Andy Reid Made The Right Call In Closing PracticeBREAKING NEWS, Eagles, General News, News Friday, September 14th, 2012
I don’t think Andy Reid made the right call in deciding to throw the ball so much against the Browns last week, but I do think he made the right call in deciding to close practice to the media, especially in this week before this upcoming battle against the Baltimore Ravens.
“My No. 1 priority here is to win football games and put the best product on the field,” Reid said. “Just to minimize any of the competitive advantages that take place, I want to do this.”
He pointed the finger at social media where information is instant and constantly flowing.
“It’s changed over time, between Twitter and just the whole instant messaging, everything is right now,” Reid continued. “I just want to make sure I’m staying up with that. It’s not about you (reporters), it’s about how we are in the NFL right now.”
I say that despite the fact that I love to go to practice and find out what they’re going to do each week. Winning must be the team’s single goal.
We all know about how much and how fast information flows on Twitter. It’s transferred instantly and can’t be retrieved. There’s no way in the world Reid and the Eagles can keep track of everything each media person at practice puts up on Twitter and sends to the internet. Truth of the matter is that finding out that it was sent does the team no good because it’s already out there on the internet and available to anybody who has a computer or cell phone.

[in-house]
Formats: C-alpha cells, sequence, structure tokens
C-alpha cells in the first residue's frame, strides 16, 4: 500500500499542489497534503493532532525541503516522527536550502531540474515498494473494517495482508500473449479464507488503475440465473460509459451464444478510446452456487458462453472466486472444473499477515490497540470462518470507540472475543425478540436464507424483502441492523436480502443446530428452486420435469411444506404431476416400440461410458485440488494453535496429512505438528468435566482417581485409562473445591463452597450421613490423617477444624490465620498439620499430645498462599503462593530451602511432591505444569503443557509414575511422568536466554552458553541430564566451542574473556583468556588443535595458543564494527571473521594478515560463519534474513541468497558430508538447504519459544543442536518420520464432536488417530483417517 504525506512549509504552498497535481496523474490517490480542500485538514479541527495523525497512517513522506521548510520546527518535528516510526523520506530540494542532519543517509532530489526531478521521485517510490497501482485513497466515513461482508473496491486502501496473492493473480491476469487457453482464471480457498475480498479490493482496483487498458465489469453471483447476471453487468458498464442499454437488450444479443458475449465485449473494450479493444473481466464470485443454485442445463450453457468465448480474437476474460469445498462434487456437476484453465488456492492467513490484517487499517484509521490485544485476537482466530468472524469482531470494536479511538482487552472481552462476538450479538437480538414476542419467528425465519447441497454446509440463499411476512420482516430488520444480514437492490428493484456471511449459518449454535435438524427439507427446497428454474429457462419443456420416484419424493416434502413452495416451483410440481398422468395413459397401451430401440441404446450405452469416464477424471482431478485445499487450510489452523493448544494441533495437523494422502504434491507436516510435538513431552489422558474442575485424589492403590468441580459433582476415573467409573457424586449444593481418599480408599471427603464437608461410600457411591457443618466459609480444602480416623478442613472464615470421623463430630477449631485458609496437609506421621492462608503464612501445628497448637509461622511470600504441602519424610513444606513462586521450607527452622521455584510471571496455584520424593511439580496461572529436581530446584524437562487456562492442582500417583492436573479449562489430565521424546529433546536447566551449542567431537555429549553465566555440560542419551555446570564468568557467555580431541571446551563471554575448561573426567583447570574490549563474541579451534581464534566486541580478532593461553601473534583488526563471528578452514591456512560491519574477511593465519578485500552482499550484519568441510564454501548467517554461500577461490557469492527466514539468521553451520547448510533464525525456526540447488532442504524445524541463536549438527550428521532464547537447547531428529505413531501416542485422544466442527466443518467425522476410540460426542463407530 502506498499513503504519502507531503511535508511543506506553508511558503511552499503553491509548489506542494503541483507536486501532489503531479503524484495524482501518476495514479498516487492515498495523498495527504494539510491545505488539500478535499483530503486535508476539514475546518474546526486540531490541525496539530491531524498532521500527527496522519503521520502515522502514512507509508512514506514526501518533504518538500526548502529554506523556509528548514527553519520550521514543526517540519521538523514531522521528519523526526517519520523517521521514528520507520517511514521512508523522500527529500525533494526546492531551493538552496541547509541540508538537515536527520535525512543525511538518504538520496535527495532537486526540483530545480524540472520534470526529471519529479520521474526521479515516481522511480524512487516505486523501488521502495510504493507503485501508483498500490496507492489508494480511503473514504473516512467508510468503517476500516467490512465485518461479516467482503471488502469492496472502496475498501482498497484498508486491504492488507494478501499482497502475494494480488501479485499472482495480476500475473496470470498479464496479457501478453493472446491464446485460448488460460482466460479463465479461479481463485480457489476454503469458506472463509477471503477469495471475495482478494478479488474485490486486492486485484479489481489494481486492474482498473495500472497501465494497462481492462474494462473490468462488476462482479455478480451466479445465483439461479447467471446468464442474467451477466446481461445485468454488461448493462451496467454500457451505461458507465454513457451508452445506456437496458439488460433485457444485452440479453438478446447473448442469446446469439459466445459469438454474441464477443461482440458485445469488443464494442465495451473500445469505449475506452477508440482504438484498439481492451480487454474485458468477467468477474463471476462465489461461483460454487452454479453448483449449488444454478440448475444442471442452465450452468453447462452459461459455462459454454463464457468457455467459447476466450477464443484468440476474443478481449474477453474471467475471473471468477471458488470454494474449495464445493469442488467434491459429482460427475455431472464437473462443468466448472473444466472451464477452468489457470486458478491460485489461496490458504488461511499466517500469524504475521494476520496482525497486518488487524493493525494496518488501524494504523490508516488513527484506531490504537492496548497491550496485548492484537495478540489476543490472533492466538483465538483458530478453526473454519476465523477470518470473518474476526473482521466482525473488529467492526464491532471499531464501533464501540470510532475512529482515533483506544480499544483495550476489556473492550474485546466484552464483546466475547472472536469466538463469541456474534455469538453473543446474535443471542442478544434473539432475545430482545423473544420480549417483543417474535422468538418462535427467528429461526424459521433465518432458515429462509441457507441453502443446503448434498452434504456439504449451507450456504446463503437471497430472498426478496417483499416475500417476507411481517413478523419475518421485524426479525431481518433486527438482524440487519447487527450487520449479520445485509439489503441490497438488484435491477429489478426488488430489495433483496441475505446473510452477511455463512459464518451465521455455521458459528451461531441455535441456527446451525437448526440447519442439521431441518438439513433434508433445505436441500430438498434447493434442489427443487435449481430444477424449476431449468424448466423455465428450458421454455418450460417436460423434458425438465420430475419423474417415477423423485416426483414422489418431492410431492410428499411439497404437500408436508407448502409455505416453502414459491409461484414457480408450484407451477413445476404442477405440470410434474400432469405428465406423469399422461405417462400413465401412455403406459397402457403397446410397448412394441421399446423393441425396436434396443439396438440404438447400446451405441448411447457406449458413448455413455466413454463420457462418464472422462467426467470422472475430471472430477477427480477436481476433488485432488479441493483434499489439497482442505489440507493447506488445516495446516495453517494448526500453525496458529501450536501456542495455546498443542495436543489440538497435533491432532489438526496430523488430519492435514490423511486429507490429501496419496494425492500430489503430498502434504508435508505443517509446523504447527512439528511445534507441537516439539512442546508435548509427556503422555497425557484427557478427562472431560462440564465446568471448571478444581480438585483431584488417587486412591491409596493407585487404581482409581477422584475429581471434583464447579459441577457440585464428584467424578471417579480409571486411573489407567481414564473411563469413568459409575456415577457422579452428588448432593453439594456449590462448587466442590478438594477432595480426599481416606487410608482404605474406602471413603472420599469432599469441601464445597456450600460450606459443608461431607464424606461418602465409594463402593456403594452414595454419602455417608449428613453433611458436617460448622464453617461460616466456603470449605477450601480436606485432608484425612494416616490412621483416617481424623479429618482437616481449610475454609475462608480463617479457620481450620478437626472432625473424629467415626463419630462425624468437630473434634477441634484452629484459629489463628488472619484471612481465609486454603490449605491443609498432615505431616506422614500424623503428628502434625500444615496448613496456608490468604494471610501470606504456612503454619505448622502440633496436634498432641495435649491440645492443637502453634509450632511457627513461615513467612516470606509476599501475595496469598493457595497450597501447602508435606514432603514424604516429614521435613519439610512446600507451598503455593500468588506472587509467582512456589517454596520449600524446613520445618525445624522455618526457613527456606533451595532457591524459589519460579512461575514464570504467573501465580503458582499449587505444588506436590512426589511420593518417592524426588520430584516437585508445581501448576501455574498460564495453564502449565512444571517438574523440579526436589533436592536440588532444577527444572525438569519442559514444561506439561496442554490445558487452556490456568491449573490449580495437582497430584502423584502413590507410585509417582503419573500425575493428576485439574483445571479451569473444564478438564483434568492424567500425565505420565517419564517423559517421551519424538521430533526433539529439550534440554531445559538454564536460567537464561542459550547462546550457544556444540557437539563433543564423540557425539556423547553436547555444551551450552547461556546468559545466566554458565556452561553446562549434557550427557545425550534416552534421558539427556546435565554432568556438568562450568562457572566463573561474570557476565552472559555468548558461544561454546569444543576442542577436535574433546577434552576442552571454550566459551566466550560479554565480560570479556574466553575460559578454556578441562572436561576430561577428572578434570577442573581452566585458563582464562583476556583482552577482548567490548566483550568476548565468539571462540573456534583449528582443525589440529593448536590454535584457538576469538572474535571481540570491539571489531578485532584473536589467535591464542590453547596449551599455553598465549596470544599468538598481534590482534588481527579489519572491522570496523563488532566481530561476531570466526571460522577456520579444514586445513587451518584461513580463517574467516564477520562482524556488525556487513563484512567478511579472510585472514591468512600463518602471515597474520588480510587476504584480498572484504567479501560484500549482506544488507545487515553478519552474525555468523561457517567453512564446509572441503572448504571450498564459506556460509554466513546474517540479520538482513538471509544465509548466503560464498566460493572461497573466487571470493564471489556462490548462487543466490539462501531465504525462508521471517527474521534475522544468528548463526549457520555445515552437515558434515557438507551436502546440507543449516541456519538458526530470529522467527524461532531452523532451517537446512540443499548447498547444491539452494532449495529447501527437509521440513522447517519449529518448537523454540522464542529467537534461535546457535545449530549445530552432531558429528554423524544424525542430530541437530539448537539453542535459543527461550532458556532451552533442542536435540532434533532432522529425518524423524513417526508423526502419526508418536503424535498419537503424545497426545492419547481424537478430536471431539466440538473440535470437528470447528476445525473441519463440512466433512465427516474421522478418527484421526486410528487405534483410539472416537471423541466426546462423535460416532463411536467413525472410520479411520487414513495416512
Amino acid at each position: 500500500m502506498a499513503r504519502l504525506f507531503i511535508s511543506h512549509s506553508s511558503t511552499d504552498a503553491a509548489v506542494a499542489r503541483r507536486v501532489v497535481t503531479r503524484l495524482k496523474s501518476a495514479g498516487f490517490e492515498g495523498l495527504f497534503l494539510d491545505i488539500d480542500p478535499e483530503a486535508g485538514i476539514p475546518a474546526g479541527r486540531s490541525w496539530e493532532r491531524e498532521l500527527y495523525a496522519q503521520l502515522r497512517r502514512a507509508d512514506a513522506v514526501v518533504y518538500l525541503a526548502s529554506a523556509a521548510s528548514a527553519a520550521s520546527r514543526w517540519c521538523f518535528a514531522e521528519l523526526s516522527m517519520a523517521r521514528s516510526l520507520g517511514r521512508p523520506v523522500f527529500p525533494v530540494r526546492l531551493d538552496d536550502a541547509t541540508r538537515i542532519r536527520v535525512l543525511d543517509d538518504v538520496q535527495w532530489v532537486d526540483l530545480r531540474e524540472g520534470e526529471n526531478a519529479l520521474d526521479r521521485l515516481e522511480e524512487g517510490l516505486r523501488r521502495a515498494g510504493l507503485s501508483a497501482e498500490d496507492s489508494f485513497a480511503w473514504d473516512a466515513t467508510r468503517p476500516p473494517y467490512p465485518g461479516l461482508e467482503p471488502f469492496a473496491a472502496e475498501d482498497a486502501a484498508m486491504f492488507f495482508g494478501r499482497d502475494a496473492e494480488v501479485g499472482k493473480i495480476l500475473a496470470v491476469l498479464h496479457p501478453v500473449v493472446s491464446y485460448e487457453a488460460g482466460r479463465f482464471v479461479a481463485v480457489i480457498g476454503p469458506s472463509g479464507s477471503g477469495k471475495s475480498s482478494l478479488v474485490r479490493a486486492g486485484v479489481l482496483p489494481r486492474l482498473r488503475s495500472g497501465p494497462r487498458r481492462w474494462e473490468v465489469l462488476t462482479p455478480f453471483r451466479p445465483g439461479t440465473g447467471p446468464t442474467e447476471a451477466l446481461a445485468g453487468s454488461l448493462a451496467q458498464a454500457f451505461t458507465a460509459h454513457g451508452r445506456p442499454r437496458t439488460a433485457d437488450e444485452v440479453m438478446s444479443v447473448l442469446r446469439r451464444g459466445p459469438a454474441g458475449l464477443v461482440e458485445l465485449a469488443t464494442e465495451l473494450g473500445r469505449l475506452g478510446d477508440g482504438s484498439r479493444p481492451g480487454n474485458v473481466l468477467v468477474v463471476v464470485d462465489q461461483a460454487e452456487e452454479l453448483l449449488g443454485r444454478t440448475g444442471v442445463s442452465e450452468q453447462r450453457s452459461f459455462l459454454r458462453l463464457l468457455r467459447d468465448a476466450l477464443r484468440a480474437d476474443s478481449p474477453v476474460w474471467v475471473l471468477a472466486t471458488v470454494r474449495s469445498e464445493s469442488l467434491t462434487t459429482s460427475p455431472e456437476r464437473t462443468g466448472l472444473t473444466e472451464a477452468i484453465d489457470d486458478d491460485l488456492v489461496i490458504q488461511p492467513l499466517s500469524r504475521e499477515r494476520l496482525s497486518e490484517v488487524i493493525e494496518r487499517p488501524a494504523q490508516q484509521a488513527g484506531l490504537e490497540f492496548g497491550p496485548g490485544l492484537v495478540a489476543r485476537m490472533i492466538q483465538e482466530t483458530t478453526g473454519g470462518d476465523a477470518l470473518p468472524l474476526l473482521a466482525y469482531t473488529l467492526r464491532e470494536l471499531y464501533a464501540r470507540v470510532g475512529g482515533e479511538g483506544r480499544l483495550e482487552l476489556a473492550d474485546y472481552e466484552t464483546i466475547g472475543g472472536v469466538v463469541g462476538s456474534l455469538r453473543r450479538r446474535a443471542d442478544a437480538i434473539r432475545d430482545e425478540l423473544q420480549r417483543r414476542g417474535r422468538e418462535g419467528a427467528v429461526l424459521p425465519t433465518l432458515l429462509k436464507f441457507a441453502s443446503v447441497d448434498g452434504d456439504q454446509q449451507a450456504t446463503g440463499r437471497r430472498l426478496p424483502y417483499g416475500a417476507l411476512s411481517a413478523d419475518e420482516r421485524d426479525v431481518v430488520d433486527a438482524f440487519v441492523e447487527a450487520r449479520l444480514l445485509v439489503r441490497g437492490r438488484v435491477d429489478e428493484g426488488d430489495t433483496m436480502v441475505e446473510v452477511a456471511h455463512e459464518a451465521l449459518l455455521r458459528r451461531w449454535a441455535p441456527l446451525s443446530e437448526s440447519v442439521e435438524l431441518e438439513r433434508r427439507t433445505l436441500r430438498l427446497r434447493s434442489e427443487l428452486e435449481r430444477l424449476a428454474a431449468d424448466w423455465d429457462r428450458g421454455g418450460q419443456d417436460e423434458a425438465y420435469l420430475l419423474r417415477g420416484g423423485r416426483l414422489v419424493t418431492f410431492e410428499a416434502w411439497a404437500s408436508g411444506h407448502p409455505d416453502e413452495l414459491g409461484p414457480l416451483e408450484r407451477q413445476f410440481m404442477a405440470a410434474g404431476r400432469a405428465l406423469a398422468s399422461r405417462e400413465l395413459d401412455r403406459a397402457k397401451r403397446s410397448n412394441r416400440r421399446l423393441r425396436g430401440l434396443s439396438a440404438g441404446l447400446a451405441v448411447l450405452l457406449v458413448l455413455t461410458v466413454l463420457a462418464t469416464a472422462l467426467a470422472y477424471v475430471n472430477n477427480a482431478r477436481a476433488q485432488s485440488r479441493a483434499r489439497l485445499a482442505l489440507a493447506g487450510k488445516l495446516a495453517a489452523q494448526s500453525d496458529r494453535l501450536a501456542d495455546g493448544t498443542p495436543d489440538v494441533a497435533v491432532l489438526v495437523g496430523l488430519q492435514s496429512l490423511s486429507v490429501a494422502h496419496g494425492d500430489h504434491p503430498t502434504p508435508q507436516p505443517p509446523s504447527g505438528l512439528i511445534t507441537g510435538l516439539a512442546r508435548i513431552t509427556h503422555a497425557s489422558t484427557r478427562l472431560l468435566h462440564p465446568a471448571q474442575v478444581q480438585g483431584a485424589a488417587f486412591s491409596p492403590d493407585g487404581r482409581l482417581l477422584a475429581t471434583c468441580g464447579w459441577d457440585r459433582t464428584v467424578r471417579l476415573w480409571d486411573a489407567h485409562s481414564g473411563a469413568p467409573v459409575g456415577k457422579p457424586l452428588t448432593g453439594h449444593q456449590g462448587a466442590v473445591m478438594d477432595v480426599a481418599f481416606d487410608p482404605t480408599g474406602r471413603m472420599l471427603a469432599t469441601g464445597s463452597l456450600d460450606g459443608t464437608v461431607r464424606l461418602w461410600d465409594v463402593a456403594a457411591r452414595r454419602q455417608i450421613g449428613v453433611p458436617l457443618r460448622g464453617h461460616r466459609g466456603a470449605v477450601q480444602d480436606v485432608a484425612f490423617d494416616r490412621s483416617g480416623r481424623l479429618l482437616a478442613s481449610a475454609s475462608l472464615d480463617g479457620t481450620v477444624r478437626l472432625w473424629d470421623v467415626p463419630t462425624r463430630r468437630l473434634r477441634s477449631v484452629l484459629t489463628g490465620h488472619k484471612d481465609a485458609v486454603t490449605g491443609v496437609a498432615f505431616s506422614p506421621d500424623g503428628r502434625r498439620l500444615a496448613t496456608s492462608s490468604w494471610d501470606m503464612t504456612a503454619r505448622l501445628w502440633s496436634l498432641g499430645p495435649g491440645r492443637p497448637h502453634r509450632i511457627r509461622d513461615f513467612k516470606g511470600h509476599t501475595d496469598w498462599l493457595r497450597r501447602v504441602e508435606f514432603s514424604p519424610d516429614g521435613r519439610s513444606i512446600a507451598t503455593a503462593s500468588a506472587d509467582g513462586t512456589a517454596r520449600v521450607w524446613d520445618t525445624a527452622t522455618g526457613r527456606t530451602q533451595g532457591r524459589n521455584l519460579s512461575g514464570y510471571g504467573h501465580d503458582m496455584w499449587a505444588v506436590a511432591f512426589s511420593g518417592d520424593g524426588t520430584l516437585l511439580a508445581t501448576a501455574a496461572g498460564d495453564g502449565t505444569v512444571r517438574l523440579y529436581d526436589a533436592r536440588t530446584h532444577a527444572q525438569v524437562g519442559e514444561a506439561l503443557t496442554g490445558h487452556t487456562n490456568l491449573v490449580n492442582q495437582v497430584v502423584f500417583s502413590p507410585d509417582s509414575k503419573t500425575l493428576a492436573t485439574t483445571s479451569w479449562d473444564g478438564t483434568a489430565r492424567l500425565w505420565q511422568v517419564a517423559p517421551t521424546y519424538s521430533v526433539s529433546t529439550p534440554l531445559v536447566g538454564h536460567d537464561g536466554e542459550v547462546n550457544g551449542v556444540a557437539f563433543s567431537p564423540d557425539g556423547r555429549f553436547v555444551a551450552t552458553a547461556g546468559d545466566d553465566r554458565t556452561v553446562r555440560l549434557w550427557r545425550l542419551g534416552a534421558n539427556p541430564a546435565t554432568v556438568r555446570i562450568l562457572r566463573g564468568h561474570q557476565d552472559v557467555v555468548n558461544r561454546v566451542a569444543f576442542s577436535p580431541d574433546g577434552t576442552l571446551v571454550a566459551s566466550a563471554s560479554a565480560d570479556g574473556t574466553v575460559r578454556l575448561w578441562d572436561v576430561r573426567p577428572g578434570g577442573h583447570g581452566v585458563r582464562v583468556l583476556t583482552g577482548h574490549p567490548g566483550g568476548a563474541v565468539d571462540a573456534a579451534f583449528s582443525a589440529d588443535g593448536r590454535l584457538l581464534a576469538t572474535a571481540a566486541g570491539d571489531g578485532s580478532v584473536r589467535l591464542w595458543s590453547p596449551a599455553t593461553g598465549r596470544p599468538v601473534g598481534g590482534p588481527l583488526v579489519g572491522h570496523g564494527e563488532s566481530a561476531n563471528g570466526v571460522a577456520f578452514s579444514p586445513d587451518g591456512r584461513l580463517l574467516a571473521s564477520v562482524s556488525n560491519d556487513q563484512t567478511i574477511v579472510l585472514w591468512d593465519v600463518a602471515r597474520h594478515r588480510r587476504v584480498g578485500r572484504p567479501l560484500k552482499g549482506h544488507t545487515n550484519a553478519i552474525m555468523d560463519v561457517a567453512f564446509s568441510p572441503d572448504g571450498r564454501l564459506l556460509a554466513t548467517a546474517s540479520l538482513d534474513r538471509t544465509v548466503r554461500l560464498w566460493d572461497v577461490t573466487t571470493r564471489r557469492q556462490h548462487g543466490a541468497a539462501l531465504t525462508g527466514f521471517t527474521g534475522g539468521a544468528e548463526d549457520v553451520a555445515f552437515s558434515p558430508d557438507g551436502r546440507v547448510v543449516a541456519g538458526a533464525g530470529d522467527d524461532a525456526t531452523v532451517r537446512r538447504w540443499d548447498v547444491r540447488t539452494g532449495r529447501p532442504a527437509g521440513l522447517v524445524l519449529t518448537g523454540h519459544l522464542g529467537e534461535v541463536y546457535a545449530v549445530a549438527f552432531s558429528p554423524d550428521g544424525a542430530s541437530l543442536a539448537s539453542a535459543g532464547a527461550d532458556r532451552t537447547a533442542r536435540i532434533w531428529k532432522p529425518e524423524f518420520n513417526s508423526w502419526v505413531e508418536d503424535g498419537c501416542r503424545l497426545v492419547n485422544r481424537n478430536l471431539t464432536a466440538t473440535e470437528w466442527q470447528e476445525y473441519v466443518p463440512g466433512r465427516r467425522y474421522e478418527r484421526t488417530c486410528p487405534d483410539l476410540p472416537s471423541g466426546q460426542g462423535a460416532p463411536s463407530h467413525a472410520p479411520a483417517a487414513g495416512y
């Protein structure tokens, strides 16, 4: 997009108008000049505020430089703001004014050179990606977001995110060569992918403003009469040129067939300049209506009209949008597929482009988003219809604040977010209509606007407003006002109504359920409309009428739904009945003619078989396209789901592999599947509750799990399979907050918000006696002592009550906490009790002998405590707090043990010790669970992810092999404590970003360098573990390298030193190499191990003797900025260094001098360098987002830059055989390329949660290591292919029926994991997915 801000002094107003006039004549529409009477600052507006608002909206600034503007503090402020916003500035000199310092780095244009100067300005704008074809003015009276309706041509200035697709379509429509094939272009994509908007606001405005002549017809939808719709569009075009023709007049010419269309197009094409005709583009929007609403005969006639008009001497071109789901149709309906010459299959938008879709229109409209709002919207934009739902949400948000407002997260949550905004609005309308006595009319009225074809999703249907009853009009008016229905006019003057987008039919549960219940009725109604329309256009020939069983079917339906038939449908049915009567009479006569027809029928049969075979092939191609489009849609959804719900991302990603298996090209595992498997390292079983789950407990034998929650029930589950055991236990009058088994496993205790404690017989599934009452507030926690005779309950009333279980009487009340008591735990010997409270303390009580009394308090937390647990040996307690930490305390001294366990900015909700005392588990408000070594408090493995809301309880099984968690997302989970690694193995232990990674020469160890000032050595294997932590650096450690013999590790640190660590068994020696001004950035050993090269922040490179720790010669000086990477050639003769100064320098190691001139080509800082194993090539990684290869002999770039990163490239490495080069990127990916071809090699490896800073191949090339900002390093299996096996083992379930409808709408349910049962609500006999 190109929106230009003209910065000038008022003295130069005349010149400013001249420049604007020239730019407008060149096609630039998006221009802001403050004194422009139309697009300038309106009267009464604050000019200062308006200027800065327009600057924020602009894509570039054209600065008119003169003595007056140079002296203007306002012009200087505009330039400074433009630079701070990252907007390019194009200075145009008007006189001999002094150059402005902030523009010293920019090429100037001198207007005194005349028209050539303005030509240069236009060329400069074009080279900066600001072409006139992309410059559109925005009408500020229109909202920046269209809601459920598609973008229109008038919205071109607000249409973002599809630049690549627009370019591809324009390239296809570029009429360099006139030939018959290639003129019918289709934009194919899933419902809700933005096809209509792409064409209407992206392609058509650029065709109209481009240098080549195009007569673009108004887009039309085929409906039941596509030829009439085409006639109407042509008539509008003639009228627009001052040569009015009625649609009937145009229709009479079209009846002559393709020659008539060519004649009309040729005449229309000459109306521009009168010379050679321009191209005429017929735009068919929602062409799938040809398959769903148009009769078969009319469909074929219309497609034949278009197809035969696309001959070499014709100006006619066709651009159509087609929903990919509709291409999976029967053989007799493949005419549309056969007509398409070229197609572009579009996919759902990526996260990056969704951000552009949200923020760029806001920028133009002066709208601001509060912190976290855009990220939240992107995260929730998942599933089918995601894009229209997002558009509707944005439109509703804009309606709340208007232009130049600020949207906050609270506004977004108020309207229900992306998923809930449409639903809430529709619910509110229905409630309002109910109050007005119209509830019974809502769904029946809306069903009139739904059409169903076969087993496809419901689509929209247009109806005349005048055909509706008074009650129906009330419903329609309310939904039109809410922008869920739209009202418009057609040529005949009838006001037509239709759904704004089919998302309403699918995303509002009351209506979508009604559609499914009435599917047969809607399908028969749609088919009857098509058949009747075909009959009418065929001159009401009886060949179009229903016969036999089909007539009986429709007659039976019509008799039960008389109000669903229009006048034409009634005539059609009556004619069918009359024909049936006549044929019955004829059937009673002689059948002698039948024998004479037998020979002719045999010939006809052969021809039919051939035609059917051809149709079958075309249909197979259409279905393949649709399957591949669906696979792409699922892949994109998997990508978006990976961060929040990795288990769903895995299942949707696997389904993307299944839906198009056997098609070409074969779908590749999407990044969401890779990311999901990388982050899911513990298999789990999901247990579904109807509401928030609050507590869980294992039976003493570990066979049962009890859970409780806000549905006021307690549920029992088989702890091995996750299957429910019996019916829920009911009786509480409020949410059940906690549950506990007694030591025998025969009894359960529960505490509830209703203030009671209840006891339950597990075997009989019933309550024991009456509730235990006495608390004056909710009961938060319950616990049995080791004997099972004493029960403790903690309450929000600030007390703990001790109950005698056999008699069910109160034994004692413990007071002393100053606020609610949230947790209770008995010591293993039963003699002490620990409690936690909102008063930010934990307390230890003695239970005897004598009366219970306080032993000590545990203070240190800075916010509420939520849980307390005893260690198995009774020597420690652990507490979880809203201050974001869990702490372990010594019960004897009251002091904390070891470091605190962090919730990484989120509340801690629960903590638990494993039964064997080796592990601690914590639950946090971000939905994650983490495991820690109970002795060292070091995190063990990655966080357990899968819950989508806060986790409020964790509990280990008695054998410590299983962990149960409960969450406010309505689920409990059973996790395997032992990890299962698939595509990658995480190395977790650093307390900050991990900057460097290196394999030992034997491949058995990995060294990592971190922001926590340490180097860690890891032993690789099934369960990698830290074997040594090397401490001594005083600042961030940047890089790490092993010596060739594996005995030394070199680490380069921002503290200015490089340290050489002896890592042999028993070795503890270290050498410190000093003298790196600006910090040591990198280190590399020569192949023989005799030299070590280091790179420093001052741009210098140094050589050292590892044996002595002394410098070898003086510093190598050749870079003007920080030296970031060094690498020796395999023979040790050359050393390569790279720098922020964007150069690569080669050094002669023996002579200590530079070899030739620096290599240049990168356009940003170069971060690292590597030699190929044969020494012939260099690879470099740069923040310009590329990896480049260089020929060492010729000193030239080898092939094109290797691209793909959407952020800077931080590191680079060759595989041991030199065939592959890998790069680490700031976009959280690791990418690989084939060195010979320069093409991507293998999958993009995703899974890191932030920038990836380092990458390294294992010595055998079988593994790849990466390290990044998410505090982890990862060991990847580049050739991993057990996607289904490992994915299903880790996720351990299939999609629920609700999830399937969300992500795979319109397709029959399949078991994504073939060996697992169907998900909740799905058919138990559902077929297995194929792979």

If I were an NFL coach I would have somebody assigned to each Twitter account of all the media covering the upcoming team. Information is a premium prior to a game because it would allow you to use your time better in knowing exactly what to work on in preparing for the other team on both sides of the ball.
I have no idea what game plan the Eagles defense will decide to use against the Ravens, but it will be one of the keys to the game. How could Reid and the Eagles trust everybody in the media to keep it to themselves despite the fact that we have no benefit to keep it to ourselves.
You can be sure that John Harbaugh and the Baltimore coaches would love to know what the Eagles are going to do to counter the no-huddle offense, if the Ravens use it. You can be sure that the Cincinnati Bengals wish they had known the Ravens were going to run the no-huddle offense for the entire game prior to their Monday night battle.
What will the Eagles offense decide to do in case DeSean Jackson and Jeremy Maclin aren’t able to play? The answer to that question could play a big role in the game.
You know a quarterback change would be impossible to keep quiet around Philadelphia.
Every week strategy plays a big role in each game. Reid and his staff have enough to worry about. They don’t need to be concerned that one of the guys in the media thought letting everybody know that they were working exclusively on two-tight ends offense isn’t a big deal.
The Eagles job is to find a way to win. They supposed to make themselves available to the media during the week, but they don’t need to have their practice open to the media. I do understand.
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